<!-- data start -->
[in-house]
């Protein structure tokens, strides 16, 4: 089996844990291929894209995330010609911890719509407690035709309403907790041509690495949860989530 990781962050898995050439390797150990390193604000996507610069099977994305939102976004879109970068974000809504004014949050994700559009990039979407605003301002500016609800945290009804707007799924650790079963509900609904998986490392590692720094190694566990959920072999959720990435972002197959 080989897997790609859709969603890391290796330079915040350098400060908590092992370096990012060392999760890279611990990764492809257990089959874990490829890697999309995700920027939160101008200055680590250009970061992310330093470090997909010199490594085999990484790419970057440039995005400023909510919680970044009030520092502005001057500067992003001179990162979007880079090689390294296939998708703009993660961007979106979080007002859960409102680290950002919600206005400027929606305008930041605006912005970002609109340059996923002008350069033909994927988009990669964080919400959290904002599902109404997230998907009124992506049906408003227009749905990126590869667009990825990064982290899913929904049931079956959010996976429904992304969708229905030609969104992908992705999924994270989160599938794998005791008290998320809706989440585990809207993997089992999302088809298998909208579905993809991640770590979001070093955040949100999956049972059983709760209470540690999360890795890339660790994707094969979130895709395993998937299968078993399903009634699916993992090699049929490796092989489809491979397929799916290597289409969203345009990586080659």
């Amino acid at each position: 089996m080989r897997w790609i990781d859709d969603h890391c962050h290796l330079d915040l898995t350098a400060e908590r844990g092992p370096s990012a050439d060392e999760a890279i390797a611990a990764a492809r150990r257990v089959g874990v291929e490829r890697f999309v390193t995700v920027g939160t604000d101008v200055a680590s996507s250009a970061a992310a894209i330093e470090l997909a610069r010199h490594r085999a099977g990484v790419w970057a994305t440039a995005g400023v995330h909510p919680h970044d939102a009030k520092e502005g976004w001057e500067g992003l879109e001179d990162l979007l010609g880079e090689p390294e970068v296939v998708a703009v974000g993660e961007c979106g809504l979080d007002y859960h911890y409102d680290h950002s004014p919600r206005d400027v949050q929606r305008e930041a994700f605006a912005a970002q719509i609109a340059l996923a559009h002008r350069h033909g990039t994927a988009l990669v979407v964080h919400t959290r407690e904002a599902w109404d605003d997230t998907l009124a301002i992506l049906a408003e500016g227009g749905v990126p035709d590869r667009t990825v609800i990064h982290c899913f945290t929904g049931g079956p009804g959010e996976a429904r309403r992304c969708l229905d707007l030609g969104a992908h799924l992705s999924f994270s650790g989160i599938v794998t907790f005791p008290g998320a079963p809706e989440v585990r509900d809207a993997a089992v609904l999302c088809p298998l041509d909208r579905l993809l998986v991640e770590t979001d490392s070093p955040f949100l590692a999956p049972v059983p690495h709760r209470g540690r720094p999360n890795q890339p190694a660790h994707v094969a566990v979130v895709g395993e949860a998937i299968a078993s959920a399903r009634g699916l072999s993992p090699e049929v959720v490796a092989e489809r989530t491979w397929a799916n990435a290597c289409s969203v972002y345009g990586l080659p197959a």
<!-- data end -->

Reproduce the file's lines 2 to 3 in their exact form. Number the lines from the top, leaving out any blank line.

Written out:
């Protein structure tokens, strides 16, 4: 089996844990291929894209995330010609911890719509407690035709309403907790041509690495949860989530 990781962050898995050439390797150990390193604000996507610069099977994305939102976004879109970068974000809504004014949050994700559009990039979407605003301002500016609800945290009804707007799924650790079963509900609904998986490392590692720094190694566990959920072999959720990435972002197959 080989897997790609859709969603890391290796330079915040350098400060908590092992370096990012060392999760890279611990990764492809257990089959874990490829890697999309995700920027939160101008200055680590250009970061992310330093470090997909010199490594085999990484790419970057440039995005400023909510919680970044009030520092502005001057500067992003001179990162979007880079090689390294296939998708703009993660961007979106979080007002859960409102680290950002919600206005400027929606305008930041605006912005970002609109340059996923002008350069033909994927988009990669964080919400959290904002599902109404997230998907009124992506049906408003227009749905990126590869667009990825990064982290899913929904049931079956959010996976429904992304969708229905030609969104992908992705999924994270989160599938794998005791008290998320809706989440585990809207993997089992999302088809298998909208579905993809991640770590979001070093955040949100999956049972059983709760209470540690999360890795890339660790994707094969979130895709395993998937299968078993399903009634699916993992090699049929490796092989489809491979397929799916290597289409969203345009990586080659």
């Amino acid at each position: 089996m080989r897997w790609i990781d859709d969603h890391c962050h290796l330079d915040l898995t350098a400060e908590r844990g092992p370096s990012a050439d060392e999760a890279i390797a611990a990764a492809r150990r257990v089959g874990v291929e490829r890697f999309v390193t995700v920027g939160t604000d101008v200055a680590s996507s250009a970061a992310a894209i330093e470090l997909a610069r010199h490594r085999a099977g990484v790419w970057a994305t440039a995005g400023v995330h909510p919680h970044d939102a009030k520092e502005g976004w001057e500067g992003l879109e001179d990162l979007l010609g880079e090689p390294e970068v296939v998708a703009v974000g993660e961007c979106g809504l979080d007002y859960h911890y409102d680290h950002s004014p919600r206005d400027v949050q929606r305008e930041a994700f605006a912005a970002q719509i609109a340059l996923a559009h002008r350069h033909g990039t994927a988009l990669v979407v964080h919400t959290r407690e904002a599902w109404d605003d997230t998907l009124a301002i992506l049906a408003e500016g227009g749905v990126p035709d590869r667009t990825v609800i990064h982290c899913f945290t929904g049931g079956p009804g959010e996976a429904r309403r992304c969708l229905d707007l030609g969104a992908h799924l992705s999924f994270s650790g989160i599938v794998t907790f005791p008290g998320a079963p809706e989440v585990r509900d809207a993997a089992v609904l999302c088809p298998l041509d909208r579905l993809l998986v991640e770590t979001d490392s070093p955040f949100l590692a999956p049972v059983p690495h709760r209470g540690r720094p999360n890795q890339p190694a660790h994707v094969a566990v979130v895709g395993e949860a998937i299968a078993s959920a399903r009634g699916l072999s993992p090699e049929v959720v490796a092989e489809r989530t491979w397929a799916n990435a290597c289409s969203v972002y345009g990586l080659p197959a």